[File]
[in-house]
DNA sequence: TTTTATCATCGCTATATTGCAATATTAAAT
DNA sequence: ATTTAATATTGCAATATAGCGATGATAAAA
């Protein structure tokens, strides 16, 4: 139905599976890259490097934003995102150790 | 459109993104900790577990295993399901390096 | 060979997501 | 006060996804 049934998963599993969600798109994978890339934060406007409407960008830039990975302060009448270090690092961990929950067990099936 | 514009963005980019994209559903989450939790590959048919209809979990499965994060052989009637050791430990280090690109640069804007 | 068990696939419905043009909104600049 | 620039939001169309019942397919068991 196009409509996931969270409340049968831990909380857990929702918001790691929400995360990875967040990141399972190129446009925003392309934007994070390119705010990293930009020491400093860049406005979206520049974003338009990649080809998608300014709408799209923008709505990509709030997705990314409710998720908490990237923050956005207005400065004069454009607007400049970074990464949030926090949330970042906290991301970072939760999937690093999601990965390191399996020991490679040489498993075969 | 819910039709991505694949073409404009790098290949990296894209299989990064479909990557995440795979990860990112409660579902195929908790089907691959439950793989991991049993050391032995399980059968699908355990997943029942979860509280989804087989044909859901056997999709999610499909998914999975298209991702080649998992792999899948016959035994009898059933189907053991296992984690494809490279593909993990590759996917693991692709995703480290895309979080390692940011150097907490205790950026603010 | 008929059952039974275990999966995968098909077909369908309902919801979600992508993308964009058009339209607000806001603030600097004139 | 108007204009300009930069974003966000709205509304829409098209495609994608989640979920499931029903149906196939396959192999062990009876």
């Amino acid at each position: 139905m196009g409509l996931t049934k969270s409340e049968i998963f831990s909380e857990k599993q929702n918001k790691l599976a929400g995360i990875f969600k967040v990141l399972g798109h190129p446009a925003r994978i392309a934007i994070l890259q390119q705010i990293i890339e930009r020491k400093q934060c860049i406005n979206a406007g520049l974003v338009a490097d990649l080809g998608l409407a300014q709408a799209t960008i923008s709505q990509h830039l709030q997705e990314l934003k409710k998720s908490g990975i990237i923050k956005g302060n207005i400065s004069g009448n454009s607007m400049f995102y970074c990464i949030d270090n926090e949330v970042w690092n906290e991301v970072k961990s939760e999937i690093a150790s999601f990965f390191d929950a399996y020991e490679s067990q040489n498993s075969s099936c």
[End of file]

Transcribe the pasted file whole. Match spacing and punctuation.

[in-house]
DNA sequence: TTTTATCATCGCTATATTGCAATATTAAAT
DNA sequence: ATTTAATATTGCAATATAGCGATGATAAAA
């Protein structure tokens, strides 16, 4: 139905599976890259490097934003995102150790 | 459109993104900790577990295993399901390096 | 060979997501 | 006060996804 049934998963599993969600798109994978890339934060406007409407960008830039990975302060009448270090690092961990929950067990099936 | 514009963005980019994209559903989450939790590959048919209809979990499965994060052989009637050791430990280090690109640069804007 | 068990696939419905043009909104600049 | 620039939001169309019942397919068991 196009409509996931969270409340049968831990909380857990929702918001790691929400995360990875967040990141399972190129446009925003392309934007994070390119705010990293930009020491400093860049406005979206520049974003338009990649080809998608300014709408799209923008709505990509709030997705990314409710998720908490990237923050956005207005400065004069454009607007400049970074990464949030926090949330970042906290991301970072939760999937690093999601990965390191399996020991490679040489498993075969 | 819910039709991505694949073409404009790098290949990296894209299989990064479909990557995440795979990860990112409660579902195929908790089907691959439950793989991991049993050391032995399980059968699908355990997943029942979860509280989804087989044909859901056997999709999610499909998914999975298209991702080649998992792999899948016959035994009898059933189907053991296992984690494809490279593909993990590759996917693991692709995703480290895309979080390692940011150097907490205790950026603010 | 008929059952039974275990999966995968098909077909369908309902919801979600992508993308964009058009339209607000806001603030600097004139 | 108007204009300009930069974003966000709205509304829409098209495609994608989640979920499931029903149906196939396959192999062990009876």
């Amino acid at each position: 139905m196009g409509l996931t049934k969270s409340e049968i998963f831990s909380e857990k599993q929702n918001k790691l599976a929400g995360i990875f969600k967040v990141l399972g798109h190129p446009a925003r994978i392309a934007i994070l890259q390119q705010i990293i890339e930009r020491k400093q934060c860049i406005n979206a406007g520049l974003v338009a490097d990649l080809g998608l409407a300014q709408a799209t960008i923008s709505q990509h830039l709030q997705e990314l934003k409710k998720s908490g990975i990237i923050k956005g302060n207005i400065s004069g009448n454009s607007m400049f995102y970074c990464i949030d270090n926090e949330v970042w690092n906290e991301v970072k961990s939760e999937i690093a150790s999601f990965f390191d929950a399996y020991e490679s067990q040489n498993s075969s099936c």